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THE ACCIDENTAL TOURIST
Lovely monothematic score shows Williams's lighter side
A review by JAMES SOUTHALL
Music composed by
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Album running time
Album cover copyright (c) 1988 Warner Bros. Pictures; review copyright (c) 2008 James Southall.
John Williams will forever be known as the composer of a huge number of blockbuster scores, and rightly so, but sandwiched in between them are a number of worthy projects which allowed him to flex his muscles in an entirely different way. Lawrence Kasdan's romantic drama The Accidental Tourist is one of those, and it is a popular, well-made film. Bruce Broughton was originally meant to score it, but left the project before writing his score because he and Kasdan couldn't agree which direction to take the music, so Williams became the third great film composer to work with Kasdan following Broughton and John Barry (and James Horner would score his next film - not a bad roster).
If you look at expanded editions of Ennio Morricone scores from the 60s and 70s, you will often find that many tracks have the same title - he would often just record a set of barely-altered variations on a single theme and play them throughout the film and album. Had this score been by Morricone, then all twelve tracks would have the same title - each of them presents the same theme, in subtly different ways, but if you buy the album you'd better hope you like that theme because you won't have much opportunity to avoid it. In fairness it contains two distinctive sections, but even so this isn't much material on which to base 42 minutes of music - Williams's skill is in massaging those two sections in different ways, turning the mood lighter or darker through orchestration and an unexpected use of synths. It's a lovely, sweet theme which sits alongside things like Stanley and Iris and Sabrina in its airy expression of romance.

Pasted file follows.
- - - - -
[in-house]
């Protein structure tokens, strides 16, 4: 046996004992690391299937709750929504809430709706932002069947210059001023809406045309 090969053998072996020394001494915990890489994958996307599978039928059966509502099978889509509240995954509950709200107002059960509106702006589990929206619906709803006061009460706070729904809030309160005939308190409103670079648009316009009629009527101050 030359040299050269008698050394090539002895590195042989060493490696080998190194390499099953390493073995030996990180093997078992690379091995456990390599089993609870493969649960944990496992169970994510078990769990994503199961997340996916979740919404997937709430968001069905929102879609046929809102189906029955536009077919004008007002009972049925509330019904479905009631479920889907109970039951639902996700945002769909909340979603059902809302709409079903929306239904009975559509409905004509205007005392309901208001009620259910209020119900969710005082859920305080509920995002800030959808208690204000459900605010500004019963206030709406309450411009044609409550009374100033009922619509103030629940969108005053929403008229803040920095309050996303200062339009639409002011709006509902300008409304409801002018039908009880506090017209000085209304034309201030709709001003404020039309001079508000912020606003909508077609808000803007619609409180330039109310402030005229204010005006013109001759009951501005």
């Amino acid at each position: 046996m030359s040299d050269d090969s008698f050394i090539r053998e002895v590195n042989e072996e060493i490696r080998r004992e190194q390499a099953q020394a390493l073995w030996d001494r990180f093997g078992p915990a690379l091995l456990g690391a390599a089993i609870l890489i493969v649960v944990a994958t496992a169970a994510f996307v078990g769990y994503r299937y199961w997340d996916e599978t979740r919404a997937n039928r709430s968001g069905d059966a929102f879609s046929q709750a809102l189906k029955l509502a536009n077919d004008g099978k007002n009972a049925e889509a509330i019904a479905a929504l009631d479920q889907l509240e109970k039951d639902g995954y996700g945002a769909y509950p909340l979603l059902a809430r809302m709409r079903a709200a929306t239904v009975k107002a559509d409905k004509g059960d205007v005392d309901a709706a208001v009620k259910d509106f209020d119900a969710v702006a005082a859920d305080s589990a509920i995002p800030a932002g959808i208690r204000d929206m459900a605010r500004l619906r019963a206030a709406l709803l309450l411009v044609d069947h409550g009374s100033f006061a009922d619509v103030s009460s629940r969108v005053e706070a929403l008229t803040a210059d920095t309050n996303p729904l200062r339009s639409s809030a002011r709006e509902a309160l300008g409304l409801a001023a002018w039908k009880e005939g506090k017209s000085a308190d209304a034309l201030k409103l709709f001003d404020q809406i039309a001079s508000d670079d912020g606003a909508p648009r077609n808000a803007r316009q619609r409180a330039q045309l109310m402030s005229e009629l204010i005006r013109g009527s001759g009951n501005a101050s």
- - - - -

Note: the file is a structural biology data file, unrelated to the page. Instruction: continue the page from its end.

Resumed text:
Some of the variations are magical, none moreso than the wonderfully-named "Fixing the Plumbing on a Rainy Afternoon", but they do rather run into one another. It is still a pleasant listening experience, and that Williams manages to cast quite so many different shades over proceedings through just the single theme is certainly impressive. Lovely music - and obviously fans of Williams's lighter side will have to have it - and it's great that Film Score Monthly have reissued the original album, which had been out of print and hard to find for many, many years beforehand.